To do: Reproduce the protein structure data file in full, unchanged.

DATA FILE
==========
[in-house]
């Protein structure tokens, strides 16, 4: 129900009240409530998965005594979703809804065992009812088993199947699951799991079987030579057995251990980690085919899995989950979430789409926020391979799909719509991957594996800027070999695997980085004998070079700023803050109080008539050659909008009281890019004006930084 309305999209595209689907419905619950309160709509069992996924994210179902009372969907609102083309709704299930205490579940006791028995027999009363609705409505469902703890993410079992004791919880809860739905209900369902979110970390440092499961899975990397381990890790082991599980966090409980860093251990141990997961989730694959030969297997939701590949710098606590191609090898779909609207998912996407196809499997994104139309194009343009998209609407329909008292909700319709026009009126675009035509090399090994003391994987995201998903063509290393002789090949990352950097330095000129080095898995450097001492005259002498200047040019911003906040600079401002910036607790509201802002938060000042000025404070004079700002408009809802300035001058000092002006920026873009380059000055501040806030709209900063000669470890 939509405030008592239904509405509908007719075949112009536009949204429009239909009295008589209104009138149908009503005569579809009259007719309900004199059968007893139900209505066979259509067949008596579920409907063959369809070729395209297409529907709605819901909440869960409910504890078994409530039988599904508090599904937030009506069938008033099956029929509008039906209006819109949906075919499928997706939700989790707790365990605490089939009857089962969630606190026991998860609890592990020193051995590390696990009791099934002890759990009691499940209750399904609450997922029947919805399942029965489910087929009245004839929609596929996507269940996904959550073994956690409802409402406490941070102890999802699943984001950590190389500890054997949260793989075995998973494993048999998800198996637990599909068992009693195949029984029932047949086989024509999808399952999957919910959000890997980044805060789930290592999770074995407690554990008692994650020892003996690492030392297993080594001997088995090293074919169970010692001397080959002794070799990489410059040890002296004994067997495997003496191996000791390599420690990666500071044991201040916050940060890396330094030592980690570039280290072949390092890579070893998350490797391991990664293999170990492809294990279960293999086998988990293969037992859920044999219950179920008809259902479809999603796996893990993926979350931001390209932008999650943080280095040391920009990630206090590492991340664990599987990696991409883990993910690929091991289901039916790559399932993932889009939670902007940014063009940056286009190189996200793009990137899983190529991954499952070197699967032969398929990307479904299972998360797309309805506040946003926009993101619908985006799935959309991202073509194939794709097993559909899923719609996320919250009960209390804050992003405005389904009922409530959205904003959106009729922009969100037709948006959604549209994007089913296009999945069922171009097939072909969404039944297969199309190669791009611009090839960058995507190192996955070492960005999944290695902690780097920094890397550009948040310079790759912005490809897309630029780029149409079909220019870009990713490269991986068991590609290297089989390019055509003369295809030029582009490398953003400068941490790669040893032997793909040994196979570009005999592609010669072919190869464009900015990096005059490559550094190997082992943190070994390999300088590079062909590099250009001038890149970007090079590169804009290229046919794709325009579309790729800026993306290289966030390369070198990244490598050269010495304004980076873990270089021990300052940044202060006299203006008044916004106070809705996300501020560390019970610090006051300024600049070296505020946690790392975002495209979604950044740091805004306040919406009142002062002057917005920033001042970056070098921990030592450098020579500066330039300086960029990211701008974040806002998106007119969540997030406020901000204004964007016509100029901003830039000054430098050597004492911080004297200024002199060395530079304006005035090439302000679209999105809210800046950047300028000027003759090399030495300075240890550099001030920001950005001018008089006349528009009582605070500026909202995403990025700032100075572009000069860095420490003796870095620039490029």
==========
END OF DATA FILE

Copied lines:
[in-house]
């Protein structure tokens, strides 16, 4: 129900009240409530998965005594979703809804065992009812088993199947699951799991079987030579057995251990980690085919899995989950979430789409926020391979799909719509991957594996800027070999695997980085004998070079700023803050109080008539050659909008009281890019004006930084 309305999209595209689907419905619950309160709509069992996924994210179902009372969907609102083309709704299930205490579940006791028995027999009363609705409505469902703890993410079992004791919880809860739905209900369902979110970390440092499961899975990397381990890790082991599980966090409980860093251990141990997961989730694959030969297997939701590949710098606590191609090898779909609207998912996407196809499997994104139309194009343009998209609407329909008292909700319709026009009126675009035509090399090994003391994987995201998903063509290393002789090949990352950097330095000129080095898995450097001492005259002498200047040019911003906040600079401002910036607790509201802002938060000042000025404070004079700002408009809802300035001058000092002006920026873009380059000055501040806030709209900063000669470890 939509405030008592239904509405509908007719075949112009536009949204429009239909009295008589209104009138149908009503005569579809009259007719309900004199059968007893139900209505066979259509067949008596579920409907063959369809070729395209297409529907709605819901909440869960409910504890078994409530039988599904508090599904937030009506069938008033099956029929509008039906209006819109949906075919499928997706939700989790707790365990605490089939009857089962969630606190026991998860609890592990020193051995590390696990009791099934002890759990009691499940209750399904609450997922029947919805399942029965489910087929009245004839929609596929996507269940996904959550073994956690409802409402406490941070102890999802699943984001950590190389500890054997949260793989075995998973494993048999998800198996637990599909068992009693195949029984029932047949086989024509999808399952999957919910959000890997980044805060789930290592999770074995407690554990008692994650020892003996690492030392297993080594001997088995090293074919169970010692001397080959002794070799990489410059040890002296004994067997495997003496191996000791390599420690990666500071044991201040916050940060890396330094030592980690570039280290072949390092890579070893998350490797391991990664293999170990492809294990279960293999086998988990293969037992859920044999219950179920008809259902479809999603796996893990993926979350931001390209932008999650943080280095040391920009990630206090590492991340664990599987990696991409883990993910690929091991289901039916790559399932993932889009939670902007940014063009940056286009190189996200793009990137899983190529991954499952070197699967032969398929990307479904299972998360797309309805506040946003926009993101619908985006799935959309991202073509194939794709097993559909899923719609996320919250009960209390804050992003405005389904009922409530959205904003959106009729922009969100037709948006959604549209994007089913296009999945069922171009097939072909969404039944297969199309190669791009611009090839960058995507190192996955070492960005999944290695902690780097920094890397550009948040310079790759912005490809897309630029780029149409079909220019870009990713490269991986068991590609290297089989390019055509003369295809030029582009490398953003400068941490790669040893032997793909040994196979570009005999592609010669072919190869464009900015990096005059490559550094190997082992943190070994390999300088590079062909590099250009001038890149970007090079590169804009290229046919794709325009579309790729800026993306290289966030390369070198990244490598050269010495304004980076873990270089021990300052940044202060006299203006008044916004106070809705996300501020560390019970610090006051300024600049070296505020946690790392975002495209979604950044740091805004306040919406009142002062002057917005920033001042970056070098921990030592450098020579500066330039300086960029990211701008974040806002998106007119969540997030406020901000204004964007016509100029901003830039000054430098050597004492911080004297200024002199060395530079304006005035090439302000679209999105809210800046950047300028000027003759090399030495300075240890550099001030920001950005001018008089006349528009009582605070500026909202995403990025700032100075572009000069860095420490003796870095620039490029």